continuous delight he felt in his freedom, moreover, inspired him with
an inclination to be frank and communicative, so that if he did not
talk like the conventional man of the world, he managed not to sit
silent. His neighbor to-night was Mrs. Thayer Kent, and he chatted
easily with her about the West, where for a couple of years she had
been living on a ranch. Something in Mrs. Kent's talk reminded him of
Berenice, and he sighed inwardly that the latter's mourning prevented
her from going out. As if the thought had been spoken aloud, Mrs.
Wilson recalled herself to his attention by saying in his ear:--

"It is such a pity Berenice Morison isn't here. Have you seen her since
the Mardi Gras ball?"

"Yes," he answered, turning quickly, and vexed to feel himself flush.
"I saw her yesterday at the consecration."

"Did you go? How immoral! I stayed at home and gave a luncheon for
Marion Delegass."

"So I heard; but everybody hadn't such a moral thing as that to do."

"Oh, no; very likely not. By the way, you have never apologized for
deserting me in the middle of the service that night."

"I had to take care of that girl. She fainted."

"Oh, you did? Who was she? What did you do with her? However, I don't
care. It's none of my business. I wonder, though, what sort of a story
you'd have told Berenice if she'd been there."

Wynne was too confused to answer this sally, although he wanted to say
something about the cruelty of taking him into the ball-room. His
confusion increased Mrs. Wilson's amusement.

"I think I should like to be in at the death," she said. "She is coming
down to stay with me next week. Come down and make love to her. I won't
tell about the girl you carried out of church in your arms."

More and more disconcerted and self-conscious, Maurice could only
stammer that Mrs. Wilson flattered him if she supposed that Miss
Morison would tolerate any love-making on his part.

"You are adorable when you blush like that," was the reply which he
got. "I have almost a mind to set you to make love to me. However, that
wouldn't be fair. I will take it out in seeing you and her. You must
surely come down."

Maurice regarded the invitation as merely part of Mrs. Wilson's
badinage, but in due time it was formally repeated by note. He opened
the letter at the breakfast table, and was advised by his cousin to

"Mrs. Wilson," she commented, "is like a banjo, more exciting than
refined, but she isn't bad-hearted. She has the old Boston blood and
traditions behind her."

"They are sometimes rather far behind," interpolated Mr. Staggchase
dryly. "She wasn't a Beauchester, you know. However, she has her
ancestors safe in their graves so that they can't escape her."

Mrs. Staggchase smiled good-naturedly at the little fling at her own
family pretensions.

"You are wicked this morning, Fred," was her reply. "Elsie is something
of a sport on the ancestral tree; but she is worth visiting. Berenice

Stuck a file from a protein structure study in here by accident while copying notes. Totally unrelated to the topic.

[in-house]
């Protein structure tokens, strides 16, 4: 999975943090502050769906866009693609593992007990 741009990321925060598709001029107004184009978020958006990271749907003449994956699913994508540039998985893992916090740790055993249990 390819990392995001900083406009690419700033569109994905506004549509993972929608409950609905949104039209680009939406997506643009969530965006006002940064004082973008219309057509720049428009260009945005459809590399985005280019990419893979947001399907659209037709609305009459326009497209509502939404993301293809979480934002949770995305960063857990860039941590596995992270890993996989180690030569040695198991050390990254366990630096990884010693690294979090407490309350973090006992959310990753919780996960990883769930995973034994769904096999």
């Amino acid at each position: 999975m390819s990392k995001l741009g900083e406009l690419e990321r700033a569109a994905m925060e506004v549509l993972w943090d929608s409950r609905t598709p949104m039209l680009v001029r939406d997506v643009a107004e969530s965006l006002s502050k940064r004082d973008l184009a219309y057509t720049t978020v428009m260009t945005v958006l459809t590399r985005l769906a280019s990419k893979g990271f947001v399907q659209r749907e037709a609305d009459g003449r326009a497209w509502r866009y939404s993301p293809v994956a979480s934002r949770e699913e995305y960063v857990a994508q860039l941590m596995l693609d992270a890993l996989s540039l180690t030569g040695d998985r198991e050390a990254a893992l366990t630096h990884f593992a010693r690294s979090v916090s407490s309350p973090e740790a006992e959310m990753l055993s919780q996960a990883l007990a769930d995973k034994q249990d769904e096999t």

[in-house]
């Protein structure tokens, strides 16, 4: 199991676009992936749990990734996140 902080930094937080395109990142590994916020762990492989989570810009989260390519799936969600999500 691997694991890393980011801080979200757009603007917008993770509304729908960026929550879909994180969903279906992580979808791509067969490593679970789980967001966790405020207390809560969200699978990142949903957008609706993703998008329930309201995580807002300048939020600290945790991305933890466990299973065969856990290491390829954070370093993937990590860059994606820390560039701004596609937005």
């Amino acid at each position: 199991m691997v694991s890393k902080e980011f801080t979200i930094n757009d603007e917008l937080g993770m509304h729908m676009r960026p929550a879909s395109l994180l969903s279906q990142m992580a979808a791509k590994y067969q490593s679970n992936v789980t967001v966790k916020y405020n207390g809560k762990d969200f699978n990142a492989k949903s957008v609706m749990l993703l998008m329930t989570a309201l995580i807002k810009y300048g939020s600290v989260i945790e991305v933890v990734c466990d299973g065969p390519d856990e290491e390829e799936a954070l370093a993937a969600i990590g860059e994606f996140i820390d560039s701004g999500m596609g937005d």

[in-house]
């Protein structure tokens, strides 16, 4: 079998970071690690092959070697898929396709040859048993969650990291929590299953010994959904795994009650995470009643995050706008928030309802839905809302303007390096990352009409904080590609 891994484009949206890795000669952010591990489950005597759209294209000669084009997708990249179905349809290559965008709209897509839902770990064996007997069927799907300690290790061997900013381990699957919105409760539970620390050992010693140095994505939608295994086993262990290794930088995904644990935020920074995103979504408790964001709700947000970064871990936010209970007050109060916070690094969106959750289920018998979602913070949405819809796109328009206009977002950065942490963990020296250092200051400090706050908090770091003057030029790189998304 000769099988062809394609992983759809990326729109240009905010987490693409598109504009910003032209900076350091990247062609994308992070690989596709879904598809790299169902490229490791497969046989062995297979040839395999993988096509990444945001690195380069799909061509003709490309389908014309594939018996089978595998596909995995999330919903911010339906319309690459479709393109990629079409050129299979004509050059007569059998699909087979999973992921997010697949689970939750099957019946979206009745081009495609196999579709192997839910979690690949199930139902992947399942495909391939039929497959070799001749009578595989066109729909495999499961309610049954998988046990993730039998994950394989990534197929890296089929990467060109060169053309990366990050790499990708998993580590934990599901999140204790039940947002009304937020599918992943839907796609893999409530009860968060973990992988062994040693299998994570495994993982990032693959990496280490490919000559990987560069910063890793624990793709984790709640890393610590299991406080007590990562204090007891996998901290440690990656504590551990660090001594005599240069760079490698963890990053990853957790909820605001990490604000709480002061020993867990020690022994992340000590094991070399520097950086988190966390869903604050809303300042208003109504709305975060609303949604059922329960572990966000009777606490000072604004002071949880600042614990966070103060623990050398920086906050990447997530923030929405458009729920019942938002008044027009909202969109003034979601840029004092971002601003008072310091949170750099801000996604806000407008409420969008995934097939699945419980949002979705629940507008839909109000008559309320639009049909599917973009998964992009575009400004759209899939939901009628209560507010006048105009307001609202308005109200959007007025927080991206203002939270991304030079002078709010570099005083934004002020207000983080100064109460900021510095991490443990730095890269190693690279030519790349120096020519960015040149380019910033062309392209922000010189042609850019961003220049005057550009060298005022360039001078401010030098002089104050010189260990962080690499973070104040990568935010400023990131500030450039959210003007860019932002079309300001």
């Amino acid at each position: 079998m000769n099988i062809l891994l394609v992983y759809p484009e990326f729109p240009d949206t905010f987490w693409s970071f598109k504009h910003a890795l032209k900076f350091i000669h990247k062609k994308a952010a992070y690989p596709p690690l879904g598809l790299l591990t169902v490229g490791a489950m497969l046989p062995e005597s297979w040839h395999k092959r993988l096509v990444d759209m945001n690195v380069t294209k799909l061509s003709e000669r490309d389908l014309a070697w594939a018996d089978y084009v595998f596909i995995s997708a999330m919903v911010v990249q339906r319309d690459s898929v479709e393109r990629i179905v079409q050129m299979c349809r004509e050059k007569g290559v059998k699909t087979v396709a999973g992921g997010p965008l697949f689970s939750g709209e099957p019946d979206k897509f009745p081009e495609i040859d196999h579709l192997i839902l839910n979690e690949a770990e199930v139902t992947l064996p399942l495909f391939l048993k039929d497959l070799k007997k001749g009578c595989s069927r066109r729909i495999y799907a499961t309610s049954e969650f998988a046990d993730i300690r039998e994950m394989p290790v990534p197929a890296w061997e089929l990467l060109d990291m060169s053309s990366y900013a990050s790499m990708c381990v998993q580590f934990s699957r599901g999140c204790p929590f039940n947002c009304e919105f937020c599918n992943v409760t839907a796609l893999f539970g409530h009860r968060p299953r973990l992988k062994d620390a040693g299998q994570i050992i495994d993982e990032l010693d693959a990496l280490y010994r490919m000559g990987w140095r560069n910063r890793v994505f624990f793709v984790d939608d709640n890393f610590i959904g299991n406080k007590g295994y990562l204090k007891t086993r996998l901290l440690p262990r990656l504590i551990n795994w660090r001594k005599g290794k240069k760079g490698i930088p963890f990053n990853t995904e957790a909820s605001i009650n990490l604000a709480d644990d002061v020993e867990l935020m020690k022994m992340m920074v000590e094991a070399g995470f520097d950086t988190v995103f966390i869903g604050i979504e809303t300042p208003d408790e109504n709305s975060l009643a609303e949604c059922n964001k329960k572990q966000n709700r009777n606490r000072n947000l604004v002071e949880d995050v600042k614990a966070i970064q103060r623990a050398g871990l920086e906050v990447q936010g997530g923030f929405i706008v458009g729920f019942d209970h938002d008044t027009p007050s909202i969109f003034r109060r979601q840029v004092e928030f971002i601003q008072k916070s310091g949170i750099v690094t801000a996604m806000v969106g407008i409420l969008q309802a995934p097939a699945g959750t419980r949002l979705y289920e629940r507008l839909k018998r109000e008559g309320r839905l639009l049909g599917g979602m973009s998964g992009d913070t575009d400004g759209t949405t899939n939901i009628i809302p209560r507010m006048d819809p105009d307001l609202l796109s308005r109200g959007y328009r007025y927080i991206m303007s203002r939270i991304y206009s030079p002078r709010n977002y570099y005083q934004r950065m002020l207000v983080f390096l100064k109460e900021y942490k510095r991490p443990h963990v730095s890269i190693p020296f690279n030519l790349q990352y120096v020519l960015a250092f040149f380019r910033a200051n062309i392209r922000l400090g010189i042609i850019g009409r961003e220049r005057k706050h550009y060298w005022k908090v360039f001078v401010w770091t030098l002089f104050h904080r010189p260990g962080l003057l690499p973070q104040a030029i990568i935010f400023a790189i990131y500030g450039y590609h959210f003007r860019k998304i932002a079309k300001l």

Morison is going down there sometime soon. Perhaps she will be there
with you, Maurice."

"I thought," Mr. Staggchase observed, "that old Mrs. Morison didn't
approve of Mrs. Wilson."

"Nobody approves of Elsie," was Mrs. Staggchase's calm reply. "I'm sure
I don't; but after all she is a sort of cousin of Berenice, and she
can't very well refuse to visit her. Really, there is nothing bad about
Elsie. She is startling, and she certainly does things which are bad
form. That's half of it because she married as she did."

Nothing more was said, and Maurice kept his own counsel in regard to
the fact that he knew that Miss Morison was to be his fellow-guest. He
was full of wild hopes. He reproached himself that he was wrong to
forget that Berenice was rich and he was poor; yet not for all his
reproaches could he keep himself from feeling Mrs. Wilson had not
seemed to see any insurmountable obstacle to his wooing; that she had
appeared rather to be ready to help his suit. He must not, of course,
try to win Berenice; yet he was going to Mrs. Wilson's to meet her, to
be with her, to revel in the delicious pleasure of hoping, of fearing,
of loving.

The house of the Wilsons at Beverly Farms was on a bluff overlooking
the sea. It was reached by a long avenue winding through pines mingled
with birches and rowan trees; and stood in a clearing where all the day
and all the night the sound of the waves on the cliff answered the
whispering of the wind in the pine-tops. The broad piazzas of the house
looked out over the sea, and gave views of the islands off shore, the
ever-changing water, the beautiful curves of the sea marge, now high
with defiant rocks, and now falling into sandy beaches. A level lawn,
velvety and green, stretched from the house to the edge of the cliff,
with here and there a rustic seat or a century plant stiff and arrogant
in its lonely exile from warmer climes.

On this piazza Maurice found himself, just before dinner on the evening
of his arrival, walking up and down with Berenice. It was still cool